GRIMM: Well, you know what, Frank? I think it's extremely important to note something, I consider myself, and I've been a public speaker for (INAUDIBLE), I'm an American first. We are Americans. It -- we have become way too polarized. And we have to get past that.
KINZINGER: What the Republican Party stands for, less government, cut spending, get people back to work and that belief in the private sector, if we follow through on that, that's a great platform. If we don't that's the problem.
LUNTZ: What about cooperation? What about cooperation?
CONGRESSMAN-ELECT MIKE POMPEO, R-KAN.: We were all talking to voters. We're going to be back talking to voters, real soon. We'll get the Reagan in two years, and I will tell you that the voters are mostly conservative too, they want freedom and liberty and they want government just to go away. I was a small business president before I came to this and they just want government to go away and leave them alone and thank you very much, they will do just fine.
LUNTZ: Sean, hold on. Sean, another question.
HANNITY: You know, Frank, I agree with the comment, we are all Americans. But there are radically different views that we have about the vision of the country. Some of the members there have mentioned those differences. Where can you get the common ground? Either you believe in lower taxes, limited government or like the president, you want more government intervention, higher taxes, et cetera? I don't know how we reconcile those things.
LUNTZ: Can they achieve common ground?
CONGRESSMAN-ELECT TREY GOWDY, R-S.C.: Bipartisanship and compromise are not inherently virtuous. I prefer the phrase "common ground," if the president or this administration wants to come towards us, then I'm happy with civility to talk to him. But we are not going to sacrifice our core beliefs with respect to Obamacare. If you do not believe that the federal government can mandate you to purchase health insurance, where would you like us to compromise?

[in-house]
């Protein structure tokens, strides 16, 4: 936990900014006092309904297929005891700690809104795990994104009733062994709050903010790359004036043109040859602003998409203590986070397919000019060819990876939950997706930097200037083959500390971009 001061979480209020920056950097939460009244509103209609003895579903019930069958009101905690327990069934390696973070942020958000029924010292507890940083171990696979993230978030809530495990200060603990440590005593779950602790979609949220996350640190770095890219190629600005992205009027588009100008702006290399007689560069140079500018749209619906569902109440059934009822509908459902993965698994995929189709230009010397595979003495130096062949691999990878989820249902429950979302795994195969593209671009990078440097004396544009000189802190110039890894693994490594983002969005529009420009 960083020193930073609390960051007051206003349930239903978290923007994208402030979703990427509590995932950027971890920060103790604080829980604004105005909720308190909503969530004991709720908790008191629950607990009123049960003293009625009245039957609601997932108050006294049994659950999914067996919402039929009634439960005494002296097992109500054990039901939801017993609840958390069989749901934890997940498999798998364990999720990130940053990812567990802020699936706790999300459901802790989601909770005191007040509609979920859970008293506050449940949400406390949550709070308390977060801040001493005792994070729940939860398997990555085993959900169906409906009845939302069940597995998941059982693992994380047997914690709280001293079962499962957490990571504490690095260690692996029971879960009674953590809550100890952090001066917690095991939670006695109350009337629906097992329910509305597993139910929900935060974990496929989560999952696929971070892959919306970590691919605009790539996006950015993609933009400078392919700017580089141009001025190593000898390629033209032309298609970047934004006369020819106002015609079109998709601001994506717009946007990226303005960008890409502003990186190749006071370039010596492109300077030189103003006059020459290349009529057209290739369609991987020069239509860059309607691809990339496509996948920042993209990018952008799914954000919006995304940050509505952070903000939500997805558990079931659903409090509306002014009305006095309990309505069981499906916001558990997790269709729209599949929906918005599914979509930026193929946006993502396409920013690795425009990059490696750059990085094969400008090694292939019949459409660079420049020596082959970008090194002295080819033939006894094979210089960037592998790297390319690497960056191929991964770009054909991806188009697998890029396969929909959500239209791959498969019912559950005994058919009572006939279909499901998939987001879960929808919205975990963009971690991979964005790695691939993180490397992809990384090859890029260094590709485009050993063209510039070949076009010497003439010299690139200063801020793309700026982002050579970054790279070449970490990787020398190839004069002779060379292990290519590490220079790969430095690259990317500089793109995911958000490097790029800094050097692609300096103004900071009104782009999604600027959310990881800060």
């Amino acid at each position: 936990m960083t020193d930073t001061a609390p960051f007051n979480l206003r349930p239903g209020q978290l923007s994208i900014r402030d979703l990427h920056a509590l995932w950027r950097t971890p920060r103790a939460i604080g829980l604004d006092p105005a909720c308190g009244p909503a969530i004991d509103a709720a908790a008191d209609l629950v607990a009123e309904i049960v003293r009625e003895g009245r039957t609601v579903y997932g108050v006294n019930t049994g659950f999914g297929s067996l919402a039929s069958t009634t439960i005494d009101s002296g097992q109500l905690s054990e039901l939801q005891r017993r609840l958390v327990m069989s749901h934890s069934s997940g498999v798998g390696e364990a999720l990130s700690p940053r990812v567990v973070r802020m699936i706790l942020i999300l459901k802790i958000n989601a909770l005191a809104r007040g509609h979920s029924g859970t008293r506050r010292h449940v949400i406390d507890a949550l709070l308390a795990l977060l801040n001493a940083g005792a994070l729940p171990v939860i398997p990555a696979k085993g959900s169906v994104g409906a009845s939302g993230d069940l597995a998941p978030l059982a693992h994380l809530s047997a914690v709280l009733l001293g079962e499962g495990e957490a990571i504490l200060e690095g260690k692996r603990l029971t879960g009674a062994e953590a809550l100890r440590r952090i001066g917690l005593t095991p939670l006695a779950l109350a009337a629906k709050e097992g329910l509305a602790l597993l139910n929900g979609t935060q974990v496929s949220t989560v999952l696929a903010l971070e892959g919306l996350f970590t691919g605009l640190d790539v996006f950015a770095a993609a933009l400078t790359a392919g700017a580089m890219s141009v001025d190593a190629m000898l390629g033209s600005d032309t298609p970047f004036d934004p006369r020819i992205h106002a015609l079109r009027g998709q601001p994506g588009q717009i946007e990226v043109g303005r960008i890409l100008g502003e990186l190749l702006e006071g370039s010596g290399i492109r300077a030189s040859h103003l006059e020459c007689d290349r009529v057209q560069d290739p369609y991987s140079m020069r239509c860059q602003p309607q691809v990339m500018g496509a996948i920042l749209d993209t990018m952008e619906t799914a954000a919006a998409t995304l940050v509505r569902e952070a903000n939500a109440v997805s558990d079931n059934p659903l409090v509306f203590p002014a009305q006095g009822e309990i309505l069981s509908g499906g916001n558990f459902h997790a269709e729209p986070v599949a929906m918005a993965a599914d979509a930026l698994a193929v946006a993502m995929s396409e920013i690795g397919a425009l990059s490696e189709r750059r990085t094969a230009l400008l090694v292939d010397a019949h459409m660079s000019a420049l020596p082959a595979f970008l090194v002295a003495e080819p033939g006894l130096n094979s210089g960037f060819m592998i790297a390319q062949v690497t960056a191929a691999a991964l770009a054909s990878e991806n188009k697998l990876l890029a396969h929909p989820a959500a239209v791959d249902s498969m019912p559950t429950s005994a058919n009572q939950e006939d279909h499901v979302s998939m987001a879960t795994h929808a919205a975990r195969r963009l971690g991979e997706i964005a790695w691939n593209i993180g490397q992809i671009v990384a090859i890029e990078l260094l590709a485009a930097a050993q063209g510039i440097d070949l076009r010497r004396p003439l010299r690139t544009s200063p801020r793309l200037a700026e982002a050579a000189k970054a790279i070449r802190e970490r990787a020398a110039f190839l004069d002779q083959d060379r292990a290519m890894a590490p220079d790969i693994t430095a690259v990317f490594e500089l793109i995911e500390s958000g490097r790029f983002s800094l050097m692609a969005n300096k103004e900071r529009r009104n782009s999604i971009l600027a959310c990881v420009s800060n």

LUNTZ: You're nodding your head. For the civility or for the compromise?
GOWDY: No, for the civility in trying to work with the administration if they are willing to come us to. I come from the coal fields of Virginia. And if the idea is to put Apalachicola out of business, then we can't compromise on that. And we have to defend --
SCOTT: The question becomes common ground with whom. What we want is common ground with the American people. We have to find a way to build a consensus around the American people's vision of the future, and not a political vision.
LUNTZ: At the back, one last comment.
CONGRESSMAN-ELECT AUSTIN SCOTT, R-GA.: I'll tell you, you know, one of the things that still hangs in my mind is it is not so much that we won as they lost. And if we don't do right by the American public, then two years from now, we are going to lose.
LUNTZ: OK. That's a great way to end this. I want you to hand me this painting. This was done frankly Sean, by my favorite artist, Steve Penley. And it is Abraham Lincoln. And he ran this country at a time of great division. We are not facing a war right now. People aren't talking to each other. And when we come back, I want to know from them, exactly how they plan to run this dialogue.
You guys like this? Like what it represents? How they plan to communicate and how they plan to deal with these tough issues going forward. Back to you.
HANNITY: All right. Fascinating stuff. We're going to have more with Frank Luntz and our freshmen focus group right after the break.
HANNITY: And on the eve of the 112th Congress, we are joined by Frank Luntz and a group of newly elected GOP members of Congress, and we continue now with our freshmen focus group, Frank.